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The Frobenius norm of a $m \times n$ matrix $F$ is defined as

$$\| F \|_F^2 := \sum_{i=1}^m\sum_{j=1}^n |f_{i,j}|^2$$

If I have $FG$, where $G$ is a $n \times p$ matrix, can we say the following?

$$\| F G \|_F^2 = \|F\|_F^2 \|G\|_F^2$$

Also, what does Frobenius norm mean? Is it analogous to the magnitude of a vector, but for matrix?

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    $\begingroup$ in general, the Frobenius norm need not be multiplicative. it is just sub multiplicative. Think about Cauchy Schwarz inequality. $\endgroup$ – user251257 Aug 11 '15 at 15:49
  • $\begingroup$ concerning the "meaning" of the norm, the set of matrices is a vector space which means up to a choice of notation it's just $\mathbb{R}^p$ for $p=n^2$. This Frobenius norm is just the natural length of the vector which is formed by stringing out the entries of the matrix into an $n^2$-vector. Furthermore, the norm makes the set of matrices a normed linear space which means you get all the excellent theorems which go with that structure. In particular, a nice theory of power series etc. $\endgroup$ – James S. Cook Aug 12 '15 at 1:57
  • $\begingroup$ If we had equality in all cases then we'd have a normed algebra, but, that is too greedy except in a few special cases like the matrices which correspond to the reals, complex or quaternions. In other cases, the existence of zero-divisors in the algebra necessarily either spoils multiplicativity of the norm or it gives a multiplicative "norm" which isn't really a norm. $\endgroup$ – James S. Cook Aug 12 '15 at 2:01
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Actually there is $$||FG||^2_F \leqslant||F||^2_F||G||^2_F$$ The proof is like: \begin{align} \|FG\|^2_F&=\sum\limits_{i=1}^{m}\sum\limits_{j=1}^{p}\left|\sum\limits_{k=1}^nf_{ik}g_{kj}\right|^2 \\ &\leqslant\sum\limits_{i=1}^{m}\sum\limits_{j=1}^{p}\left(\sum\limits_{k=1}^n|f_{ik}|^2\sum\limits_{k=1}^n|g_{kj}|^2\right)\tag{Cauchy-Schwarz} \\ &=\sum\limits_{i=1}^{m}\sum\limits_{j=1}^{p}\left(\sum\limits_{k,l=1}^n|f_{ik}|^2|g_{lj}|^2\right) \\ &=\sum\limits_{i=1}^{m}\sum\limits_{k=1}^{n}|f_{ik}|^2\sum\limits_{l=1}^{n}\sum\limits_{j=1}^{p}|g_{lj}|^2 \\ &=\|F\|^2_F\|G\|^2_F \end{align} Frobenius norm like vector norm and similar to $l_2$.

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  • $\begingroup$ I wonder, in general, for which matrices is equality attained. $\endgroup$ – James S. Cook Aug 12 '15 at 0:55
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    $\begingroup$ When Cauchy-Schwarz becomes equal. $\endgroup$ – Math Wizard Aug 12 '15 at 1:01
  • $\begingroup$ Yes, how can we otherwise characterize such matrices... (your answer is appropriate to the question asked I think as the OP wants a general identity). $\endgroup$ – James S. Cook Aug 12 '15 at 1:25
  • $\begingroup$ I could ask a stand-alone question so this one does not get further cluttered. $\endgroup$ – James S. Cook Aug 12 '15 at 1:50
  • $\begingroup$ I mean I could ask a separate question about equality. Of course, you could just add a second answer here. $\endgroup$ – James S. Cook Aug 12 '15 at 2:10
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Let $A$ be $m \times r$ and $B$ be $r \times n$. A better bound here is $$ \| A B \|_F \le \|A\| \|B\|_F \quad (*) $$ where $\|A\|$ is the $\ell_2$ operator norm: $$ \|A\| = \max_{\|x\|_2\, \le\, 1} \|A x\|_2. $$ It is also equal to the largest singular value of A. From this definition $\|A x\|_2 \le \|A\| \|x\|_2$ for any vector $x$ in $\mathbb R^r.$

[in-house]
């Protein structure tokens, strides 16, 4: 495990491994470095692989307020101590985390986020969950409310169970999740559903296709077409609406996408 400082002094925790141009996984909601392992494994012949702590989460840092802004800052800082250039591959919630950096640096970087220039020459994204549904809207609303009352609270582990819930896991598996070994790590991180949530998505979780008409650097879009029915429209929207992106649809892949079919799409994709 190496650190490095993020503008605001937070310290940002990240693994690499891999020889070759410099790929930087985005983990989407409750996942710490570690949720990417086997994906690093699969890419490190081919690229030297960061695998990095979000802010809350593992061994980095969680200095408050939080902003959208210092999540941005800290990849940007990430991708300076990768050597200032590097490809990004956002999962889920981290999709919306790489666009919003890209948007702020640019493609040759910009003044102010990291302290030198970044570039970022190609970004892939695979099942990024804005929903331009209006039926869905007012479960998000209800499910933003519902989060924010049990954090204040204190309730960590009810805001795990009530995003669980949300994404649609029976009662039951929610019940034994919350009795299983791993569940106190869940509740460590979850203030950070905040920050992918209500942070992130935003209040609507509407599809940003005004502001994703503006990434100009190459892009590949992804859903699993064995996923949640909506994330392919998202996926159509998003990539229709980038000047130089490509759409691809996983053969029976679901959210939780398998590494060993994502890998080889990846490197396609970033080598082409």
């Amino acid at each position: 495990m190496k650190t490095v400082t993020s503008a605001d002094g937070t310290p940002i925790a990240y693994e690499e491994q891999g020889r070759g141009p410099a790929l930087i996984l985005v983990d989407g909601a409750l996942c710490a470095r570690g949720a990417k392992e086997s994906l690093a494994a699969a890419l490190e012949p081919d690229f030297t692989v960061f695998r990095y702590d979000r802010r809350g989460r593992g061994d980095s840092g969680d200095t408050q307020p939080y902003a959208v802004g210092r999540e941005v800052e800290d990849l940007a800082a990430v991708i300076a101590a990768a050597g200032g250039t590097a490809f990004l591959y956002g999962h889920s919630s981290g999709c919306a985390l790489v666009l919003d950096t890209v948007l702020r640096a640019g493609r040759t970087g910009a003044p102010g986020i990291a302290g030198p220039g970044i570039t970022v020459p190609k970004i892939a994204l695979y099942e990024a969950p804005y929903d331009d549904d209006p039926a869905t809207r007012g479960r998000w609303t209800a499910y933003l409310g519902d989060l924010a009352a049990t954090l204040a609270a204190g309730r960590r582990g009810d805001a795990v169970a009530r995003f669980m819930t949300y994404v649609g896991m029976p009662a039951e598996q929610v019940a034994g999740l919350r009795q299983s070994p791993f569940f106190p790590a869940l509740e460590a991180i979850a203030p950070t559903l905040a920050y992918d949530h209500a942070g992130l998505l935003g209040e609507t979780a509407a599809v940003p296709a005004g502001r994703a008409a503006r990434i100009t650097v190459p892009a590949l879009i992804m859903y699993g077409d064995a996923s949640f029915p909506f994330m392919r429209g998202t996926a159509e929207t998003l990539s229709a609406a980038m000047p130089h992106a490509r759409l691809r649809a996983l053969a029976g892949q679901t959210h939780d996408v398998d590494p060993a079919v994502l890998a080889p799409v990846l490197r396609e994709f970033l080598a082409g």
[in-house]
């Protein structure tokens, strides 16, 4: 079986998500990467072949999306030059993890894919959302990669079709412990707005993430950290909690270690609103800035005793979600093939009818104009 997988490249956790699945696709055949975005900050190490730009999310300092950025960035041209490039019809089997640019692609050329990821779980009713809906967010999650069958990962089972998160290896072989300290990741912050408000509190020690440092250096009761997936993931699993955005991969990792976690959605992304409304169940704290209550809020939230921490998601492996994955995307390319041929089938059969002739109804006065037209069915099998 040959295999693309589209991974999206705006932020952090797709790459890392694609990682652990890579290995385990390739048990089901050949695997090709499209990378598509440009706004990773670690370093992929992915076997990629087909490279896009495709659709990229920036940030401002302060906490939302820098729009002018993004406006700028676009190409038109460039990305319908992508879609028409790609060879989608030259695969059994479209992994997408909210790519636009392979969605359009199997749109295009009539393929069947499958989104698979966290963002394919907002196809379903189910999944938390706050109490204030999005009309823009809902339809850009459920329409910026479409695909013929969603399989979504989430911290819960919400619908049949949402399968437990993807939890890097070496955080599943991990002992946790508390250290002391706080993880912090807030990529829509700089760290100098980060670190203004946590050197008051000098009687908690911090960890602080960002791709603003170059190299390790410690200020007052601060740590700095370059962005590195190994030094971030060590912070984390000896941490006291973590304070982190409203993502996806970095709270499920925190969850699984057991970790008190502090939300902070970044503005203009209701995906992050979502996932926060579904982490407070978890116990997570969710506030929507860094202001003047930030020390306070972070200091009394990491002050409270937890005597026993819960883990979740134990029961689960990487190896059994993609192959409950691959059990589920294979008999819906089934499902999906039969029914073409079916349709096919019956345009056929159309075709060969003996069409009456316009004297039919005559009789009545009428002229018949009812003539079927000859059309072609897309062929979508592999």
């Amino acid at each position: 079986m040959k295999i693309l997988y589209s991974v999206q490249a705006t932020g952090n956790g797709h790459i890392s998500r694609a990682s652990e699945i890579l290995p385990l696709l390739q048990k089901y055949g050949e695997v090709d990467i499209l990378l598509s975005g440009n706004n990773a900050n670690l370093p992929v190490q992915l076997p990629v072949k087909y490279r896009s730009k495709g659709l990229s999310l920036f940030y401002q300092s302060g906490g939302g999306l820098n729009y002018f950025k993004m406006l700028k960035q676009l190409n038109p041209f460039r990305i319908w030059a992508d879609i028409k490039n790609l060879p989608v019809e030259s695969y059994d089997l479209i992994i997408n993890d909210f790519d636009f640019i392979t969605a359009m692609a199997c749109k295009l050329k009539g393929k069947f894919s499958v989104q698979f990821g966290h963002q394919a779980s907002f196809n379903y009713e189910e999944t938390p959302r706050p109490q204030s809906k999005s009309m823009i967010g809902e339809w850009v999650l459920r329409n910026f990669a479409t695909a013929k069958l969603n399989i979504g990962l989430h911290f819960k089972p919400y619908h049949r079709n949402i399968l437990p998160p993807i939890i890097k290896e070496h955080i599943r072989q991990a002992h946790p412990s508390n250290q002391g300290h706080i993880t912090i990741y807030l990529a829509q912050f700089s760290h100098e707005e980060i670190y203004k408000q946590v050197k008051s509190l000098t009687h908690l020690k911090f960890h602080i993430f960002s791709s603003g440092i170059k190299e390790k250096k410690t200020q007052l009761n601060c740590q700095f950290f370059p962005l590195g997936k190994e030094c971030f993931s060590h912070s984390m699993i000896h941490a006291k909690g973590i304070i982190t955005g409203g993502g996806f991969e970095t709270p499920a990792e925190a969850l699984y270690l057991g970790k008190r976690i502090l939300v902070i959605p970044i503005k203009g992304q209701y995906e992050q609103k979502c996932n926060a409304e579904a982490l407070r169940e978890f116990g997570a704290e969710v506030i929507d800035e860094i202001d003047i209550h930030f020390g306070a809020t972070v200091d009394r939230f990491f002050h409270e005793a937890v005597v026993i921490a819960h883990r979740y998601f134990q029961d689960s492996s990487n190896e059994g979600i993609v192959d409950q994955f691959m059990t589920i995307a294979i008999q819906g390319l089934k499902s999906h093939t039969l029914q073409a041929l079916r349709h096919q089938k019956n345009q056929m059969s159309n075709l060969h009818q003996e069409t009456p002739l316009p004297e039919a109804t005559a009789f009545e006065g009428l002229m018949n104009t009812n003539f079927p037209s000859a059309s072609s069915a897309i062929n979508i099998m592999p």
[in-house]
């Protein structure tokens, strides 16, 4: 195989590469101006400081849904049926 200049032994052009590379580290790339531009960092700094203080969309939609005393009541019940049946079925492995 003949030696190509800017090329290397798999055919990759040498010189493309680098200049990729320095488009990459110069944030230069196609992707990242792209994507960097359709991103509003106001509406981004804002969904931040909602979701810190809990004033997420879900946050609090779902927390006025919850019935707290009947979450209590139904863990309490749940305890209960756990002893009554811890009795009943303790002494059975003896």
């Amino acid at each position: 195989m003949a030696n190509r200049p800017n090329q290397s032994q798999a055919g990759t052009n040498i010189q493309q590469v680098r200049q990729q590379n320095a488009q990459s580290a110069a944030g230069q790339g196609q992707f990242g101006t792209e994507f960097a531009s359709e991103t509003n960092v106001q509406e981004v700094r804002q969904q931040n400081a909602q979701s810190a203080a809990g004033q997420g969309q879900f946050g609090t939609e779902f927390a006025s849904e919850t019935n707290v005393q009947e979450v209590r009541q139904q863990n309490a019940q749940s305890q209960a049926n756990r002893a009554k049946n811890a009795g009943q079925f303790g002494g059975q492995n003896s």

Since $\|A\| \le \|A\|_F$, inequality (*) is a strictly better inequality than the sub-multiplicative inequality for the Frobenius norm.

To see the inequality, let $B = [b_1 \mid b_2 \mid \cdots \mid b_n]$ be the column decomposition of $B$. Then, $A B = [Ab_1 \mid A b_2 \mid \dots \mid Ab_n]$ is the column decomposition of $AB$. It follows that \begin{align*} \| A B \|_F^2 \le \sum_{j=1}^n \|A b_j\|^2 \le \|A\|^2 \sum_j \|b_j\|^2 = \|A\|^2 \|B\|_F^2. \end{align*}

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We will prove that $$ \Vert FG \Vert_f^2 \leq \Vert F \Vert_f^2 \cdot \Vert G \Vert_f^2.$$ We have $$\Vert FG \Vert_f^2 = \mathsf{Tr}(FG G^TF^T) = \mathsf{Tr} (F^TFGG^T),$$ by the cyclic property of trace function. To prove the theorem, it is enough if we show that $$\mathsf{Tr}(F^TFGG^T) \leq \mathsf{Tr}(F^TF) \mathsf{Tr}(GG^T).$$ Observe that $F^TF$ and $GG^T$ are positive semidefinite and symmetric matrices. Hence, they are diagonalizable and can be written as $$ F^TF = U\Sigma_F U^\dagger$$ $$GG^T = V\Sigma_G V^\dagger,$$ where $U,V$ are unitary matrices and $\Sigma_F,\Sigma_G$ are diagonal matrices with eigenvalues (non-negative) of $F^TF$ and $GG^T$ respectively as diagonal entries. Again, by using the cyclic property of trace function, we can write the left hand side as $$\mathsf{Tr}(F^TFGG^T) = \mathsf{Tr}(U\Sigma_F U^\dagger V\Sigma_G V^\dagger) = \mathsf{Tr}(V^\dagger U\Sigma_F U^\dagger V\Sigma_G ).$$

It is easy to show the following properties of diagonal matrices: Let $D$ be a diagonal matrix with non-negative diagonal entries.

1) Under any unitary transformation of $D$, the resulting matrix has non-negative diagonal entries.

2) If $M$ is a square matrix with non-negative diagonal entries, then $\mathsf{Tr}(MD)\leq \mathsf{Tr}(M) \cdot \mathsf{Tr} (D)$.

The above properties directly imply that $$\mathsf{Tr}(V^\dagger U\Sigma_F U^\dagger V\Sigma_G ) \leq \mathsf{Tr}(V^\dagger U\Sigma_F U^\dagger V) \cdot \mathsf{Tr}( \Sigma_G ) =\mathsf{Tr}( \Sigma_F ) \cdot \mathsf{Tr}( \Sigma_G ) = \mathsf{Tr}(F^TF) \mathsf{Tr}(GG^T),$$ where the last two equalities follow from the fact that trace is preserved under unitary transformation.

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